Reply
  • @Jim Di Griz: Regarding the WSJ article, I know 44% isn’t that big (and doesn’t represent the whole Japanese population). But it’s somewhat a bit disturbing to see Japanese having this mindset that they’re superior to westerners. I’m a bit scared of how many other Japanese that didn’t take part in the survey have this mindset.

    Reply
  • Loverilakkuma says:

    Probably they need both. They can’t do without either of the two. Minamata disease, the AIDs, anti-stalking law, and you name it.

    Reply
  • Normally one would say bottom up. Since a society and its ‘laws/rules’ are or should be a reflection of the thinking of the general populace and its ‘norms’ over centuries. Coupled to that a Govt is elected by the people for the people, i.e. to install and administer what is wanted by the populace…or at least should do. One votes for a party that will do XX rather one that will do YY…..thus the majority of the populace gets its views implemented.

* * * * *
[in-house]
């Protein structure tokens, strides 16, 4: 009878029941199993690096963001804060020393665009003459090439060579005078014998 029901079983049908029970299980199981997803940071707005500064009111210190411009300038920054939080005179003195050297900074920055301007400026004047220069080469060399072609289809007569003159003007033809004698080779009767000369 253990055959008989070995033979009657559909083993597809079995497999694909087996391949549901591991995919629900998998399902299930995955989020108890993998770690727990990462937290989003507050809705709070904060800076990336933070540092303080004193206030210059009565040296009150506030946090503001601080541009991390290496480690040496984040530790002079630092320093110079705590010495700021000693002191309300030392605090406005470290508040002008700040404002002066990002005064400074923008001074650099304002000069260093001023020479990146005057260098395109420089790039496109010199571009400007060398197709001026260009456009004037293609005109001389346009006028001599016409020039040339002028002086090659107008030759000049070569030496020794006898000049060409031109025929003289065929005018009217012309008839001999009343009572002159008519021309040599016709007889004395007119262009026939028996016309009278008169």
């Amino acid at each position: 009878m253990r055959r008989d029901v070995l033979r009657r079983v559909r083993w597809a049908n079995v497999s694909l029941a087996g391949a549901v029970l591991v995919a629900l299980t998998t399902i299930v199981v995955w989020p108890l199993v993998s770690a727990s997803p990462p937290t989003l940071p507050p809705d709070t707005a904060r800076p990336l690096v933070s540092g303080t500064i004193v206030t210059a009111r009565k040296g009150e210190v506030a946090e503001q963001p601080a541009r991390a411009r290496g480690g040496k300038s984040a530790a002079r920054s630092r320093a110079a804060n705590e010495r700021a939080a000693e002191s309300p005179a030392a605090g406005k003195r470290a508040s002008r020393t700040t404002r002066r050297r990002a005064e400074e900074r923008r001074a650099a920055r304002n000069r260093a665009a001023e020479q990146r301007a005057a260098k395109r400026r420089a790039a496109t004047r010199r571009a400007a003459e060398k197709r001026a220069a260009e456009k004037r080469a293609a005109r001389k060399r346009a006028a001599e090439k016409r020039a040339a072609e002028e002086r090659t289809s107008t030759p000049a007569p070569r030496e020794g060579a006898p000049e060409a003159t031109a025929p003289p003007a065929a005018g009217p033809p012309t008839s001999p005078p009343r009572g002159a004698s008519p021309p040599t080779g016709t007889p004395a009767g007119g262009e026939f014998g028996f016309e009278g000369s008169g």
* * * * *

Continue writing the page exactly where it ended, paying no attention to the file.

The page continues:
However, this is Japan. None of the above count. Since both the top and the bottom behave in exactly the same way..that is their norm. There are some fringe elements, just like in all societies, but unlike other societies here, they are ostracised and become persona non grata for life. Strict adherence to the norm is required from cradle to grave.

    Thus change will never occur….well not measured in terms of months/years. Change only occurs in measurements of generations. The corollary is this, how many men do you see walking about with a top-knot with their katana by their side?…none. But that only occurred after a force change “over night” anyway, from the top down. Top down has been doing the same for years….as noted above, yet how much change has occurred in Japan from bottom up….none.